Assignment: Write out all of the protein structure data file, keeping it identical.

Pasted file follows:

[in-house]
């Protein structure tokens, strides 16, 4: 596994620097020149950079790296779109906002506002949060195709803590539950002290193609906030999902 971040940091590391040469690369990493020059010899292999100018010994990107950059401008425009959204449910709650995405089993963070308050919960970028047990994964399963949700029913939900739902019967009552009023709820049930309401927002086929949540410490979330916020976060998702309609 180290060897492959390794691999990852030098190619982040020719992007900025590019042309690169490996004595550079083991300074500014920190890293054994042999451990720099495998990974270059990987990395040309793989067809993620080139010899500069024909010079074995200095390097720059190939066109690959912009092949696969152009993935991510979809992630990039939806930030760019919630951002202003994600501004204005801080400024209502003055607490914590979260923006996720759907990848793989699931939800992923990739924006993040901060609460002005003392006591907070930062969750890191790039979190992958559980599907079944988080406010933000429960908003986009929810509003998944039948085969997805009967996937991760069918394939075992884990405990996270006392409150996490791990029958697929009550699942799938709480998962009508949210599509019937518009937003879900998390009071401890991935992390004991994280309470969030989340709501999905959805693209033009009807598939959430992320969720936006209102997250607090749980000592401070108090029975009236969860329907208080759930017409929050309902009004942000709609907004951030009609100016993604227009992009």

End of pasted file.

[in-house]
């Protein structure tokens, strides 16, 4: 596994620097020149950079790296779109906002506002949060195709803590539950002290193609906030999902 971040940091590391040469690369990493020059010899292999100018010994990107950059401008425009959204449910709650995405089993963070308050919960970028047990994964399963949700029913939900739902019967009552009023709820049930309401927002086929949540410490979330916020976060998702309609 180290060897492959390794691999990852030098190619982040020719992007900025590019042309690169490996004595550079083991300074500014920190890293054994042999451990720099495998990974270059990987990395040309793989067809993620080139010899500069024909010079074995200095390097720059190939066109690959912009092949696969152009993935991510979809992630990039939806930030760019919630951002202003994600501004204005801080400024209502003055607490914590979260923006996720759907990848793989699931939800992923990739924006993040901060609460002005003392006591907070930062969750890191790039979190992958559980599907079944988080406010933000429960908003986009929810509003998944039948085969997805009967996937991760069918394939075992884990405990996270006392409150996490791990029958697929009550699942799938709480998962009508949210599509019937518009937003879900998390009071401890991935992390004991994280309470969030989340709501999905959805693209033009009807598939959430992320969720936006209102997250607090749980000592401070108090029975009236969860329907208080759930017409929050309902009004942000709609907004951030009609100016993604227009992009």